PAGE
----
Universal Orlando became the first of Orlando’s major theme park resorts to reopen by allowing annual pass-holders to return to its three parks Wednesday and Thursday. It will open to the general public Friday for the first time since mid-March.

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Anyone with a temperature of 100.4 degrees or greater is barred from entry under new procedures adapted by Universal Orlando and the area’s other theme parks. The number of people allowed in Thursday was restricted to allow for social distancing, blue circles on the ground showed visitors where to stand to maintain 6-feet distance and a recording in English and Spanish played in a loop over loudspeakers at the entrance reminding park-goers to wear face masks and keep their distance.

Workers with spray bottles and cloths wiped down the hand rails of flat-escalators leading into the parks and Citywalk, the resort’s restaurant-entertainment complex that has been open for more than two weeks.

Associated Press

New demographic details required for virus testing

The US government is requiring the collection of additional demographic details from people tested for COVID-19, including their sex, age, race, and ethnicity.

The extra data requirements apply to hospitals and laboratories and are intended to help track the virus’s impact on various racial, age, and regional groups. Currently, only a small segment of public health labs report the age, sex, and race of people who are tested.

The requirement comes amid growing concern about the pandemic’s impact on minorities. Federal health officials have previously reported that African-Americans represent a disproportionate share of patients hospitalized for COVID-19.

The collection of ZIP code information is also expected to aid in tracking new infections and distributing tests and treatments.

The federal requirements take effect in August, though hospitals and labs are encouraged to comply as soon as possible. They must report the testing information within 24 hours, including the type of test used and whether results were positive or negative.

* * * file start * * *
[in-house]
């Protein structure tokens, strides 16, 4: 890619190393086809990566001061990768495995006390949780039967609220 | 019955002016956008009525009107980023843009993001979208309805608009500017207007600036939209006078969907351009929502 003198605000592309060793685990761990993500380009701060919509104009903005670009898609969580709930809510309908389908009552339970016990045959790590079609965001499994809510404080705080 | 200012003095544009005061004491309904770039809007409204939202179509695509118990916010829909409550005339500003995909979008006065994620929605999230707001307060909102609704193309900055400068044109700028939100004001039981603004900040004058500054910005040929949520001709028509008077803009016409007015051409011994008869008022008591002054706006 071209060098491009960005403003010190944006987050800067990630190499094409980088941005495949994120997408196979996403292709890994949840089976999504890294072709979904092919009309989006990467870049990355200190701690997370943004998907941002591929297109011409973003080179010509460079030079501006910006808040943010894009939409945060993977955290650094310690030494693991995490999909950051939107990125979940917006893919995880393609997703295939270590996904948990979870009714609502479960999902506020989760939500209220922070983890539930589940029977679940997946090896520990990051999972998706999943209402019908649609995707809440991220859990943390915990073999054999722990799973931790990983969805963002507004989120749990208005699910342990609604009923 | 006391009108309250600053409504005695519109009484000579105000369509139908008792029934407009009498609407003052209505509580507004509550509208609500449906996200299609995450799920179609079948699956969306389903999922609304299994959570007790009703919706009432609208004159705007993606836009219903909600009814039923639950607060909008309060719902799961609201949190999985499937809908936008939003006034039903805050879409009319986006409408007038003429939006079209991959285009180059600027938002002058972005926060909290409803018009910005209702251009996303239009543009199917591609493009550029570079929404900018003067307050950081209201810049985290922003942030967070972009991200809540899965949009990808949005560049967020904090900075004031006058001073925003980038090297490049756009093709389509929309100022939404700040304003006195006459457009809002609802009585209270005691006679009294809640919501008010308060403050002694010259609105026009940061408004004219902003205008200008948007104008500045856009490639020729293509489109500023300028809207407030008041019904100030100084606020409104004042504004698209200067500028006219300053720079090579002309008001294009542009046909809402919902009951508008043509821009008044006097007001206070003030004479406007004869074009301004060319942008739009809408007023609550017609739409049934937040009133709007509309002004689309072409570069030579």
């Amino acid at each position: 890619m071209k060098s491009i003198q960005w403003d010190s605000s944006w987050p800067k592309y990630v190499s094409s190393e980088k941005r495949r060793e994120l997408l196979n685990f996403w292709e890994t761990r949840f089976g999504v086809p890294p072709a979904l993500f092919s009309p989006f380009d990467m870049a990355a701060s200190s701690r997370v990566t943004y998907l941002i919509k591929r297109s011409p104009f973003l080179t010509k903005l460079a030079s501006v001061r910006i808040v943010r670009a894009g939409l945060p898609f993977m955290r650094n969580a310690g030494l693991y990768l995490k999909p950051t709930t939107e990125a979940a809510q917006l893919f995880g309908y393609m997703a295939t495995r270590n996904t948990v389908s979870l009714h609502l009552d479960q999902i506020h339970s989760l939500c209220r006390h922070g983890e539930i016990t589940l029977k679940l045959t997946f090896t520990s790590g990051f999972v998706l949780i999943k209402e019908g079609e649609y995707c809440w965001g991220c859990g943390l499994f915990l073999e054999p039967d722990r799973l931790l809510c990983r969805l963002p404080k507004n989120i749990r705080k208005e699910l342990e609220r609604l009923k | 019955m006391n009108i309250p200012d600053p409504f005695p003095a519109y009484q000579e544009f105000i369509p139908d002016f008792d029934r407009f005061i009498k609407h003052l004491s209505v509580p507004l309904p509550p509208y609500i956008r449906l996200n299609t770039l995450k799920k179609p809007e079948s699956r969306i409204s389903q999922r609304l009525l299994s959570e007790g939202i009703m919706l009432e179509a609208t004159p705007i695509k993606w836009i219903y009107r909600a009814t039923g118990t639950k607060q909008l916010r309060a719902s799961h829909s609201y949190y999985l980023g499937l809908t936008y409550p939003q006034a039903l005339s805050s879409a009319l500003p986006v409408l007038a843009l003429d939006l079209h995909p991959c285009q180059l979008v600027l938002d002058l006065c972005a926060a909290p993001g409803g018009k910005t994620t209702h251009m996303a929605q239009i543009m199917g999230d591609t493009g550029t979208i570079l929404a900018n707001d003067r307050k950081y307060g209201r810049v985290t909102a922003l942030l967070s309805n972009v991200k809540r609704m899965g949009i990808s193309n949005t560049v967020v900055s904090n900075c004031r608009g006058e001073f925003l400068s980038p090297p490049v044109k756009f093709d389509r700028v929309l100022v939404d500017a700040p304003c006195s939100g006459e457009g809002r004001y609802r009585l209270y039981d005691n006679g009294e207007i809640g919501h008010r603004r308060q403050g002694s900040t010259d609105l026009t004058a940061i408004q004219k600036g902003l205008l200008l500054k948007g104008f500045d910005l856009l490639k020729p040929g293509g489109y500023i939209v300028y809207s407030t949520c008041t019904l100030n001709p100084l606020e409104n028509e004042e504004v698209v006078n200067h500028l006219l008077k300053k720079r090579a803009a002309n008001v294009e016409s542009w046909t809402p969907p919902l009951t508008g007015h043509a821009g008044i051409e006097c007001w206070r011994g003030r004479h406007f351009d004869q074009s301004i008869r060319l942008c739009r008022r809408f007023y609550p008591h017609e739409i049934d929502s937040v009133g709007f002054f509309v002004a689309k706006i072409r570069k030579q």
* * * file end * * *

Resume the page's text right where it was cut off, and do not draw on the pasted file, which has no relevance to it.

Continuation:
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Associated Press

N.Y. governor asks for protestors to get tested

ALBANY, N.Y. — The thousands of people protesting the death of George Floyd have a “civic duty” to be tested for the coronavirus and help New York avoid a spike in new cases as it slowly restarts its economy, Governor Andrew Cuomo said Thursday.

There’s widespread concern that people packing in tightly for demonstrations, sometimes without faces coverings, could lead to more COVID-19 cases. Cuomo was particularly concerned about daily mass demonstrations in New York City, which is poised to relax some restrictions amid an intense, months-long effort to tame the outbreak.

An estimated 20,000 people have demonstrated in New York City alone, the governor said, as he expanded the state’s testing criteria to include people who attended recent protests across the state.

Associated Press

Malaria drug ineffectivefor virus protection

A malaria drug President Trump took to try to prevent COVID-19 proved ineffective for that in the first large, high-quality study to test it in people in close contact with someone with the disease. Results published by the New England Journal of Medicine show that hydroxychloroquine was no better than placebo pills at preventing illness from the coronavirus.

Associated Press